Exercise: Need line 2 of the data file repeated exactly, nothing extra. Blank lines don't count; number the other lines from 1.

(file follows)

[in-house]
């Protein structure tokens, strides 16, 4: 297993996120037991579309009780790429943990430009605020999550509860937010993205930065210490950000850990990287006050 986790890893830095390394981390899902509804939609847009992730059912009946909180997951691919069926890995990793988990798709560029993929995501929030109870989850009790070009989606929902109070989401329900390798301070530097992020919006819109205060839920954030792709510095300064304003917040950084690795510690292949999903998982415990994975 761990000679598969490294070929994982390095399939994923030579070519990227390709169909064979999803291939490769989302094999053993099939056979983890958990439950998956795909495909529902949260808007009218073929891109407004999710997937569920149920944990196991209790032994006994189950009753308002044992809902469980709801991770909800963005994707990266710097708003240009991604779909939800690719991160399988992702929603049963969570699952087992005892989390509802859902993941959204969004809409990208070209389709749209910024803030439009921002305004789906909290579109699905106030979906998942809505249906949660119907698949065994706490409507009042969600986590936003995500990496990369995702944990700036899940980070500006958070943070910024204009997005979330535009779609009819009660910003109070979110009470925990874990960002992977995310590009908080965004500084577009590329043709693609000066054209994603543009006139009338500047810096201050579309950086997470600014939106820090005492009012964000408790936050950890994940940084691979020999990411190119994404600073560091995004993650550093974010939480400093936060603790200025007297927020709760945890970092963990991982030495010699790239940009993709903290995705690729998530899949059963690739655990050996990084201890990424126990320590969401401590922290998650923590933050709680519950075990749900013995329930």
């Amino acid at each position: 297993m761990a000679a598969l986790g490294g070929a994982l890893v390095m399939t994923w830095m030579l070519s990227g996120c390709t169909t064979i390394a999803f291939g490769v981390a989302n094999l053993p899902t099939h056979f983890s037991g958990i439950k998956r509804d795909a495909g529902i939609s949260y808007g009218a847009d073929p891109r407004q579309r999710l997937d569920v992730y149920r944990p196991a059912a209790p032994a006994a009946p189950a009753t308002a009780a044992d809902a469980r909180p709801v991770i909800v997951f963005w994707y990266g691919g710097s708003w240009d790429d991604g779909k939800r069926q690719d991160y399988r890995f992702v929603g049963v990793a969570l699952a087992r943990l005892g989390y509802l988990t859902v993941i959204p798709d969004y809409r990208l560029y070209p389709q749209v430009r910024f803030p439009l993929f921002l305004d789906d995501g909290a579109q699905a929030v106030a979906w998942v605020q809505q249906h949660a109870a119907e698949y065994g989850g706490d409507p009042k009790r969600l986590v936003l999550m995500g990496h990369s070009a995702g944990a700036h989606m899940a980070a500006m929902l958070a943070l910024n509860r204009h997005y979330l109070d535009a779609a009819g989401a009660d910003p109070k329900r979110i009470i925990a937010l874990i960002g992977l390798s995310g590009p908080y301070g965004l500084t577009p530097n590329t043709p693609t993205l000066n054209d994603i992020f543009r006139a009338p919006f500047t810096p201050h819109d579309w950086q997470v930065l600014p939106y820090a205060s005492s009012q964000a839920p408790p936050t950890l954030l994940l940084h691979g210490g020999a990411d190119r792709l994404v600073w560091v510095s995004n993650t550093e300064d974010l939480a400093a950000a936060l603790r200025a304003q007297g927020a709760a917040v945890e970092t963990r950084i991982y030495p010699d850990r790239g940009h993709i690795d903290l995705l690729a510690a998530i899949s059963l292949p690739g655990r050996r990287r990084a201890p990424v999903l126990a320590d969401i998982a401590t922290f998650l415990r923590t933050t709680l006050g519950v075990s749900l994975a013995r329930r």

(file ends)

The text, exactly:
């Protein structure tokens, strides 16, 4: 297993996120037991579309009780790429943990430009605020999550509860937010993205930065210490950000850990990287006050 986790890893830095390394981390899902509804939609847009992730059912009946909180997951691919069926890995990793988990798709560029993929995501929030109870989850009790070009989606929902109070989401329900390798301070530097992020919006819109205060839920954030792709510095300064304003917040950084690795510690292949999903998982415990994975 761990000679598969490294070929994982390095399939994923030579070519990227390709169909064979999803291939490769989302094999053993099939056979983890958990439950998956795909495909529902949260808007009218073929891109407004999710997937569920149920944990196991209790032994006994189950009753308002044992809902469980709801991770909800963005994707990266710097708003240009991604779909939800690719991160399988992702929603049963969570699952087992005892989390509802859902993941959204969004809409990208070209389709749209910024803030439009921002305004789906909290579109699905106030979906998942809505249906949660119907698949065994706490409507009042969600986590936003995500990496990369995702944990700036899940980070500006958070943070910024204009997005979330535009779609009819009660910003109070979110009470925990874990960002992977995310590009908080965004500084577009590329043709693609000066054209994603543009006139009338500047810096201050579309950086997470600014939106820090005492009012964000408790936050950890994940940084691979020999990411190119994404600073560091995004993650550093974010939480400093936060603790200025007297927020709760945890970092963990991982030495010699790239940009993709903290995705690729998530899949059963690739655990050996990084201890990424126990320590969401401590922290998650923590933050709680519950075990749900013995329930």